Some Companies Are Offering “Financial Wellness Programs” to Employees

Which is great, but they could also offer more money.

Photo credit: Elvert Barnes, CC BY 2.0.

This recent NYT article pairs nicely with this morning’s discussion of financial stress:

New Perk: A Day Off to Take Care of Your Financial Health

Not many employers provide workers with a paid day off to put their financial lives in order. And probably fewer still offer up to $1,000 to each employee to seed an emergency savings account.

A paid day off plus a $1,000 bonus? Wow, it’s almost like olden times! Who is this generous employer?

Mr. Moore’s employer, SunTrust Banks, provided these benefits as part of a financial wellness program, something that Bill Rogers, the bank’s chief executive, decided to introduce about two-and-a-half years ago after he came to a startling realization: Even his own workers — who he had assumed were more knowledgeable about money and in better financial shape than most people — were making poor financial choices, like borrowing against their 401(k) plans. And many of them were ill-prepared for a financial emergency.

Wait, why are these workers borrowing against their 401(k) plans? Could it be that they’re part of the 48 percent of Americans whose expenses match or exceed their income?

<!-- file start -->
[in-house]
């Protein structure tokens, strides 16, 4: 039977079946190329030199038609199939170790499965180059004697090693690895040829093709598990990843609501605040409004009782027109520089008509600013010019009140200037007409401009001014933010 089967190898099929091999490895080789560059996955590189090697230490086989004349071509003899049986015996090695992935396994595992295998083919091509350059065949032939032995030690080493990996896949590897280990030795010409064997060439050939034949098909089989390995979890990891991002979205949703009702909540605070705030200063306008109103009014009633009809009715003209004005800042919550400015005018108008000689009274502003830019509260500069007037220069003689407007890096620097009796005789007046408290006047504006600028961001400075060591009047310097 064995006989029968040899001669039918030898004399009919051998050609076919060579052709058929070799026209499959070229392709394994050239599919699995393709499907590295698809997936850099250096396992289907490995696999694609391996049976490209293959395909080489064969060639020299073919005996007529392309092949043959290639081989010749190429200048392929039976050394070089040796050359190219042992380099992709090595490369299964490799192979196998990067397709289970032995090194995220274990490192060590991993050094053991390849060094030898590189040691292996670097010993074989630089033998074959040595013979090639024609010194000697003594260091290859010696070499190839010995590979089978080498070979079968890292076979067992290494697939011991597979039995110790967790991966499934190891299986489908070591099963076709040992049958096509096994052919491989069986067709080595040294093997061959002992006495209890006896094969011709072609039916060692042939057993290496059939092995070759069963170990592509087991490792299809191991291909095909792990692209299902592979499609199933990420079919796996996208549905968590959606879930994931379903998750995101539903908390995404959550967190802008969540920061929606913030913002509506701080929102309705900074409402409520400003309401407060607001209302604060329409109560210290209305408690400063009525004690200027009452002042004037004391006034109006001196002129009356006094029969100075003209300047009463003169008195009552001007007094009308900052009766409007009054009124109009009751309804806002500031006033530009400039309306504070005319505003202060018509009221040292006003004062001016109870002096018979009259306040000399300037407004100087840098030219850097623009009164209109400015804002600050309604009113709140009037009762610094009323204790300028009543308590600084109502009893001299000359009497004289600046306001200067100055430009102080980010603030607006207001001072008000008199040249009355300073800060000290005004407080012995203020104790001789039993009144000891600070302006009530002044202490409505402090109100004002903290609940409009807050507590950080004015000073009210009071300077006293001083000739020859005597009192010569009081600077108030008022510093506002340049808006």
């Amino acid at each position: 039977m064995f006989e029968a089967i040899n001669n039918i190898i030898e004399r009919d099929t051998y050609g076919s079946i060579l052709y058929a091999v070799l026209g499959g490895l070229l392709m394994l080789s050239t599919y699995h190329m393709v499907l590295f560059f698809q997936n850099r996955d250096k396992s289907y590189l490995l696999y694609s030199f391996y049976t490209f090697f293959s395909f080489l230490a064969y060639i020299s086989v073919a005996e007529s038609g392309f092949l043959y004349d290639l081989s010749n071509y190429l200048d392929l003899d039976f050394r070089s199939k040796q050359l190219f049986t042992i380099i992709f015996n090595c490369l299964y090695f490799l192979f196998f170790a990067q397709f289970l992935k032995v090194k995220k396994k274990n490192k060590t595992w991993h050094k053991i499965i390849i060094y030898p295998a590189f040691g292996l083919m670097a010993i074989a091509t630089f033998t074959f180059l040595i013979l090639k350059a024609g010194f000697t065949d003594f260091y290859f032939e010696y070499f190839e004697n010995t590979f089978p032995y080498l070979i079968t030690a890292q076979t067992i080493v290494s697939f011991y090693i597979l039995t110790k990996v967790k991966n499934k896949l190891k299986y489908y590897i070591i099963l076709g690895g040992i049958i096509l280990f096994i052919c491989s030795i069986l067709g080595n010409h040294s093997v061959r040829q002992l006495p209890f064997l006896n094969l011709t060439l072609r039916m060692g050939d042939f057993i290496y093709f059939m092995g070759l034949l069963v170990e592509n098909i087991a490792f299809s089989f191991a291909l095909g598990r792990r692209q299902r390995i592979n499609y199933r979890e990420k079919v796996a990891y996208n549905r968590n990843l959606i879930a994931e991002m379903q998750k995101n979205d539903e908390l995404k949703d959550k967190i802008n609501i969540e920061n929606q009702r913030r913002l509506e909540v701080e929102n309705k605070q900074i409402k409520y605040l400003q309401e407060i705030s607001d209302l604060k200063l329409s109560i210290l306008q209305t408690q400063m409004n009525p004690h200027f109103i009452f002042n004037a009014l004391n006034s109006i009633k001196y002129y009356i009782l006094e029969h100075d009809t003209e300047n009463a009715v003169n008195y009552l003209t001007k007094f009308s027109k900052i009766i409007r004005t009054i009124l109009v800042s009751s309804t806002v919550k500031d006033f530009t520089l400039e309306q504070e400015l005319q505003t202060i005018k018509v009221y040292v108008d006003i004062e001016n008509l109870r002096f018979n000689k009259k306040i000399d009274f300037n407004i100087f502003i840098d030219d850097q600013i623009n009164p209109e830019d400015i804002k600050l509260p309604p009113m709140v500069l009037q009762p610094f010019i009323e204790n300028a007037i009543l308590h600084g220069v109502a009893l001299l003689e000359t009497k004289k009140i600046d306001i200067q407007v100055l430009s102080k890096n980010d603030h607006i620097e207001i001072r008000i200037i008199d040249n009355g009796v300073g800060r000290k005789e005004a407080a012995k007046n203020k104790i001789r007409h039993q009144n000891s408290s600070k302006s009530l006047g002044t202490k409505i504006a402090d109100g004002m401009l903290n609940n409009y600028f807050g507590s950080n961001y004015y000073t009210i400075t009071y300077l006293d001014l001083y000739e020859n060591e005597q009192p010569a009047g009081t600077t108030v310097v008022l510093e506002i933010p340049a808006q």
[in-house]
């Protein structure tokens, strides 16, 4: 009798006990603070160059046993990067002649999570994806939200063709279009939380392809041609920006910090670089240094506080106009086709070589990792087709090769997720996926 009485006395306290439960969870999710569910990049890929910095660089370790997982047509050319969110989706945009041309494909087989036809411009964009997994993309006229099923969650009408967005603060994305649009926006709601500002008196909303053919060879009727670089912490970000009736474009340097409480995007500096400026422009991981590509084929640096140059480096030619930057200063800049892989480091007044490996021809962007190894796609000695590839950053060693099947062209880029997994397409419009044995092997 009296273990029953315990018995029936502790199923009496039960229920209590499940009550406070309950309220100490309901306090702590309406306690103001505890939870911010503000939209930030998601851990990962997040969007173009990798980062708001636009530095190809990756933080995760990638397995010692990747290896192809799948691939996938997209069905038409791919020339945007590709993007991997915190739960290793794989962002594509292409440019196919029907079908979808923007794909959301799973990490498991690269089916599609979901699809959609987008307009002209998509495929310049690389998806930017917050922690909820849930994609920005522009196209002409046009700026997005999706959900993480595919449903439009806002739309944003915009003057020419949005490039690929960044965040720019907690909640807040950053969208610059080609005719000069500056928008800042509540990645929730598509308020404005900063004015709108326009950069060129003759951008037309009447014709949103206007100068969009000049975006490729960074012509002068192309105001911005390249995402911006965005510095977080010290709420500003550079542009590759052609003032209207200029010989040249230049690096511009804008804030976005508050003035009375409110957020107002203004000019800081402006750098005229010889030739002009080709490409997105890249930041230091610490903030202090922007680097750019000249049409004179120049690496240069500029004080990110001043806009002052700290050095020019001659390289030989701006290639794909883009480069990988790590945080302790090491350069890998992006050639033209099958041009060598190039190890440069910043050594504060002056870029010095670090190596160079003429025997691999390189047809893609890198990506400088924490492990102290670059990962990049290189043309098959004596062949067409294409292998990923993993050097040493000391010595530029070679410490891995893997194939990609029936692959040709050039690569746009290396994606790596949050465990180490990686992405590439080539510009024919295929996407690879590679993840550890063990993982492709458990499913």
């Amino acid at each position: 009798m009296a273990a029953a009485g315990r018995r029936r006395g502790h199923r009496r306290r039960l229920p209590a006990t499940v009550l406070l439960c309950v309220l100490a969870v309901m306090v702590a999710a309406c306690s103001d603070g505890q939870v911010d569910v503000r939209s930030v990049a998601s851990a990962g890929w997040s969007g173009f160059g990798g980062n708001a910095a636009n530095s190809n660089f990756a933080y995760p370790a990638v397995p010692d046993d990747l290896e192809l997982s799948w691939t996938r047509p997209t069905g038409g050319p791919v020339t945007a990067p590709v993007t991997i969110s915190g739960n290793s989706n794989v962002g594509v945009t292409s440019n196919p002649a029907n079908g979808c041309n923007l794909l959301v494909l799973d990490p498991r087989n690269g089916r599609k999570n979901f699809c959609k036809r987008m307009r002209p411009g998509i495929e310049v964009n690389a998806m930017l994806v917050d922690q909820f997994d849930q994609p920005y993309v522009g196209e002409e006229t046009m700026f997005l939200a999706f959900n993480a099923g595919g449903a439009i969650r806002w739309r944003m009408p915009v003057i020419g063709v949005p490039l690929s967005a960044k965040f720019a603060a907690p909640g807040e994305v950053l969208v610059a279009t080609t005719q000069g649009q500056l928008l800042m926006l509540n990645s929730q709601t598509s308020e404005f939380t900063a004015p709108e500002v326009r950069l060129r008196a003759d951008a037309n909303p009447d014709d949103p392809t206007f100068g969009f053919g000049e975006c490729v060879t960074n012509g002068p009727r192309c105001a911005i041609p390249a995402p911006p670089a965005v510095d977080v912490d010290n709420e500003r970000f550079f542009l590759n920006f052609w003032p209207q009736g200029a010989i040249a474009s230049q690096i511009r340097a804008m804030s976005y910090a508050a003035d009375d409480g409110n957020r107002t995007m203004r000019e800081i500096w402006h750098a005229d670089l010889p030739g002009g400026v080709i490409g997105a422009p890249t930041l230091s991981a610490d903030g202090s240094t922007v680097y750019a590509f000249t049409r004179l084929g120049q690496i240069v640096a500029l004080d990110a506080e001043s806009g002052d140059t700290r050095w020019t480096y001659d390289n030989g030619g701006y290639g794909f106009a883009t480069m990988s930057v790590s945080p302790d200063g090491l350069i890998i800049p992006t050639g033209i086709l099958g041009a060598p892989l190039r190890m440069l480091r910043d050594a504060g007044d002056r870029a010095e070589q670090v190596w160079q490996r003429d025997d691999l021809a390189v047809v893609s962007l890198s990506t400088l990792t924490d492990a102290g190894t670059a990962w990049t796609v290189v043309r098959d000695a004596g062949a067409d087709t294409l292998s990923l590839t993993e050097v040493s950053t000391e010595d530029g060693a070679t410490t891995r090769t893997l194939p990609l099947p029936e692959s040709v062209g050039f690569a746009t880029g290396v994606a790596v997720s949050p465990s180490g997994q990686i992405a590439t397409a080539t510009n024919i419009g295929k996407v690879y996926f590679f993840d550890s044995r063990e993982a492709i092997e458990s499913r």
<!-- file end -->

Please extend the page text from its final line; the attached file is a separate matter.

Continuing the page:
Our Top Money Worry

And yes, the NYT makes the obvious “why don’t you just pay your employees more” argument:

Though employers have said the №1 reason they offer the plans is that it is the right thing to do, many rank-and-file workers might argue it is the very least they can do, particularly as pensions fade, wage growth is slow and employees continue to shoulder an ever greater share of medical costs.

It’s worth noting that Mr. Moore, the employee the NYT references at the beginning of the article, used his paid day off to develop a financial plan that would help manage his wife’s unexpected medical expenses.

But SunTrust is excited to offer its financial wellness plans not only to its employees, but to companies across the country. (For a fee, no doubt.) Maybe these financial wellness plans will be like other employee wellness plans, and provide incentives for people who make “healthy choices!” (While simultaneously monitoring employee behavior and sucking up a lot of data.)

I shouldn’t be so snarky about this, because when it comes down to it, a company giving you $1,000 to put in your emergency fund is a really good deal. But we’re also at a point where having an extra $1,000 feels like a really big deal, and that makes me feel uncomfortable. Anxious. Ready to bite the company that feeds me, as it were.

What do you think of SunTrust’s financial wellness program? Would you want your employer to offer something similar?

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